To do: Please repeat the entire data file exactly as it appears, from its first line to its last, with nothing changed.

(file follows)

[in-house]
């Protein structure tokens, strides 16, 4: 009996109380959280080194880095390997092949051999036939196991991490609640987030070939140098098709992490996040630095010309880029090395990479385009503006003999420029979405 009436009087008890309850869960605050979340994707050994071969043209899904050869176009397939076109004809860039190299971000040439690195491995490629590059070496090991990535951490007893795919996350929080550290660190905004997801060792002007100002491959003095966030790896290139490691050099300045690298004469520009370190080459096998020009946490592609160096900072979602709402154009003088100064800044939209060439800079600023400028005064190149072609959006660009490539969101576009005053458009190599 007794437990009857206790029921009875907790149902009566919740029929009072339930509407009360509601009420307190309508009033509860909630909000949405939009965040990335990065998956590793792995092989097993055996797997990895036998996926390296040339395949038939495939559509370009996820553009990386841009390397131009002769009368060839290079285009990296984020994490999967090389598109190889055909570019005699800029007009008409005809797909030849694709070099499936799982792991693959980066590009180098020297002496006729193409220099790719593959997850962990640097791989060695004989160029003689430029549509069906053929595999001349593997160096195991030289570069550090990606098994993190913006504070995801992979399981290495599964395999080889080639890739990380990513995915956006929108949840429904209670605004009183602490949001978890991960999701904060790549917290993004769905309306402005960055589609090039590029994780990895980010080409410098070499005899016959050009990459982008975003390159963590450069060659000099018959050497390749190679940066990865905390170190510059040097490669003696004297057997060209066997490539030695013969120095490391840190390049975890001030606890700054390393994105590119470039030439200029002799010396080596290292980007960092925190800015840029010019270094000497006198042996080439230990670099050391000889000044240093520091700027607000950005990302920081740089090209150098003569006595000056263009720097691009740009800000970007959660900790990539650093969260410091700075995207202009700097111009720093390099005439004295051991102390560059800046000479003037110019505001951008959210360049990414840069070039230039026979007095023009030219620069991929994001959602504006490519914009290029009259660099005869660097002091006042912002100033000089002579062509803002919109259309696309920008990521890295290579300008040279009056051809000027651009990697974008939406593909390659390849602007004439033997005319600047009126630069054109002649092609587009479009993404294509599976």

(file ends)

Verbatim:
[in-house]
């Protein structure tokens, strides 16, 4: 009996109380959280080194880095390997092949051999036939196991991490609640987030070939140098098709992490996040630095010309880029090395990479385009503006003999420029979405 009436009087008890309850869960605050979340994707050994071969043209899904050869176009397939076109004809860039190299971000040439690195491995490629590059070496090991990535951490007893795919996350929080550290660190905004997801060792002007100002491959003095966030790896290139490691050099300045690298004469520009370190080459096998020009946490592609160096900072979602709402154009003088100064800044939209060439800079600023400028005064190149072609959006660009490539969101576009005053458009190599 007794437990009857206790029921009875907790149902009566919740029929009072339930509407009360509601009420307190309508009033509860909630909000949405939009965040990335990065998956590793792995092989097993055996797997990895036998996926390296040339395949038939495939559509370009996820553009990386841009390397131009002769009368060839290079285009990296984020994490999967090389598109190889055909570019005699800029007009008409005809797909030849694709070099499936799982792991693959980066590009180098020297002496006729193409220099790719593959997850962990640097791989060695004989160029003689430029549509069906053929595999001349593997160096195991030289570069550090990606098994993190913006504070995801992979399981290495599964395999080889080639890739990380990513995915956006929108949840429904209670605004009183602490949001978890991960999701904060790549917290993004769905309306402005960055589609090039590029994780990895980010080409410098070499005899016959050009990459982008975003390159963590450069060659000099018959050497390749190679940066990865905390170190510059040097490669003696004297057997060209066997490539030695013969120095490391840190390049975890001030606890700054390393994105590119470039030439200029002799010396080596290292980007960092925190800015840029010019270094000497006198042996080439230990670099050391000889000044240093520091700027607000950005990302920081740089090209150098003569006595000056263009720097691009740009800000970007959660900790990539650093969260410091700075995207202009700097111009720093390099005439004295051991102390560059800046000479003037110019505001951008959210360049990414840069070039230039026979007095023009030219620069991929994001959602504006490519914009290029009259660099005869660097002091006042912002100033000089002579062509803002919109259309696309920008990521890295290579300008040279009056051809000027651009990697974008939406593909390659390849602007004439033997005319600047009126630069054109002649092609587009479009993404294509599976």